ConclusionThe second and final installation of our write up of the Nokia N95 takes a closer look at the phone's many software attributes and multimedia capabilities. Kicking things off is the crux of the Nokia N95: operating system. Nokia has long been known throughout the industry as a major advocate of the Symbian operating system that is specifically tailored for mobile devices. The company's 46.7% stakes in Symbian Ltd should illustrate the confidence and mileage Nokia has and what it hopes to achieve with the operating system. Powering the Nokia N95 is Symbian OS v9.2, first released in Q1 of 2006. This is a notch up from the version installed in the Nokia N80 and while it is only newer by one revision, it is only in this permutation that OMA Device Management is finally introduced. By having this, many aspects of the Nokia N95 can be managed. Configurable features such as settings and parameters of the phone, software updates/patches and even status can all be configured and/or monitored (if integrated within corporations). From an end-user perspective, the Symbian operating system lends incredible flexibility and expandability to handsets by offering upgradeability. Indeed, there is a vast application ecosystem supporting the lean operating system. Just perform a quick search online and you'll easily track down applications that you can either purchase or use for free in your Nokia N95, for example. In its stock form, the Nokia N95 is, expectedly, bundled with your usual suite of PIM (Personal Information Management) tools such as Notepad, Voice Recorder, Calculator, Calendar and Contact List. More than that, the phone is also a portable mini office that allows you to view Word documents, Excel spreadsheets, Powerpoint slides and Adobe PDF documents. There's even a Zip equivalent to help you collate and compress files in the same way as you would on a PC. With this ability to add software to beef up the Nokia N95 as and when you please, it will be a long while before your requirements outgrow the handset, if ever at all. On a more lighthearted note, the Nokia N95 supports many multimedia formats that you can store in either the onboard XXMB memory or microSD cards (up to a maximum of 4GB with the latest release). Supported video formats in stock form include MPEG4, Real Video, H.264/AVC and 3GPP. Supported audio formats on the other hand are much more impressive. Virtually all popular formats that you listen to are supported, which is all the more perfect considering it has a 3.5mm earphone jack and built-in stereo speakers with 3D surround capability. As expected, the speakers sounded very tinny, certainly not ideal for listening to music for a long period of time. It's only when earphones/headphones were used did the Nokia N95 showed its true potential. Through our Grado SR-80 headphones and OVC TC20, jazz pieces and rock tracks sounded rich and lively enough to convince us that the Nokia N95 was indeed a capable multimedia player. With its smooth video playback, the entire multimedia experience (with video) was most enjoyable when a pair of earphones/headphones was used. The one area where the Nokia N95 failed to impress was the responsiveness of its animated multimedia application. Yes it may have a novel 2-way slide to switch the phone from normal usage to multimedia mode, but the sluggish manner in which it executes is a disappointment. For a flagship handset banking on multimedia satisfaction as one of its key selling points, we couldn't help but feel that Nokia could have made the Nokia N95 a painless and seamless all-in-one mobile computer. Mind you, this is currently Nokia's most expensive N-series phone to date, which means users would be expecting nothing less than a smooth interface to go along with all its bells and whistles. Taking a step back and looking at product proposition again, there's no denying that the Nokia N95 is an amazing phone for what it's worth. It is hopelessly steep but let's not forget you are getting a lot for your money, and all in a compact package.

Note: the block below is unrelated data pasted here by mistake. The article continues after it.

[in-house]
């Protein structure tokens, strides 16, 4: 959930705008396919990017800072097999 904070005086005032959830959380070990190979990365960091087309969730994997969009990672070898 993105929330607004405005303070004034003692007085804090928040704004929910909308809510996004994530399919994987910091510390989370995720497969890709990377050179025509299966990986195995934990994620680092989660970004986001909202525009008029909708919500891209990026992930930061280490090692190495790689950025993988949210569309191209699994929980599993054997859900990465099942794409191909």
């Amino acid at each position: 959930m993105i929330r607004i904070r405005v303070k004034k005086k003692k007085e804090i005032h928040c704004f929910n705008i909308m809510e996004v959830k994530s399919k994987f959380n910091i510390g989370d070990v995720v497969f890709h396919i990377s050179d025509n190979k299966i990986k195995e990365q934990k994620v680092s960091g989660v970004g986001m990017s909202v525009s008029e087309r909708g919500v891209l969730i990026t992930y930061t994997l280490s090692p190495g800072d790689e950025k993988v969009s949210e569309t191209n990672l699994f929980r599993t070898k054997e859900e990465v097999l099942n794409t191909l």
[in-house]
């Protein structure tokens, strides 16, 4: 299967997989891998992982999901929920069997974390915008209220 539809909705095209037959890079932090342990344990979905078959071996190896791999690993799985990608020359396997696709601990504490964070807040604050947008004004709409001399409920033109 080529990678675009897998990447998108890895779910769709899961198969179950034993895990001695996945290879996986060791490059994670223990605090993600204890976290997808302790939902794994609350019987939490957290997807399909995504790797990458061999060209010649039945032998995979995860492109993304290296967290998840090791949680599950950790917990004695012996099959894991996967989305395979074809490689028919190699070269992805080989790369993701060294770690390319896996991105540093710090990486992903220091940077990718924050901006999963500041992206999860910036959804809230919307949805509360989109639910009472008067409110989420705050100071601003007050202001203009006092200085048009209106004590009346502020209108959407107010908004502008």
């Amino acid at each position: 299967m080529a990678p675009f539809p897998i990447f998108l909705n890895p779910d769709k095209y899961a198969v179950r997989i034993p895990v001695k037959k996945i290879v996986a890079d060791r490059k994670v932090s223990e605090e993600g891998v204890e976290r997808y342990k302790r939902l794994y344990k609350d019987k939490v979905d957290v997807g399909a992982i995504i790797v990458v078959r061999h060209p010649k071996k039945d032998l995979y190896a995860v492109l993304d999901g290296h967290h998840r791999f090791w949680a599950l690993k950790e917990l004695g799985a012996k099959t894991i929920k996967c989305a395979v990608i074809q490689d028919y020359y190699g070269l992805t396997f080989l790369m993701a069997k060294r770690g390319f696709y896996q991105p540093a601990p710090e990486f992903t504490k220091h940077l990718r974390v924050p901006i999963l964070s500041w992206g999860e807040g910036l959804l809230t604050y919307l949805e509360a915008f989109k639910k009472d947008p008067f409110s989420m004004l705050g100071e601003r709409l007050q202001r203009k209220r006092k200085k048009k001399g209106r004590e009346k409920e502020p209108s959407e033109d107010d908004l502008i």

• Inget betyg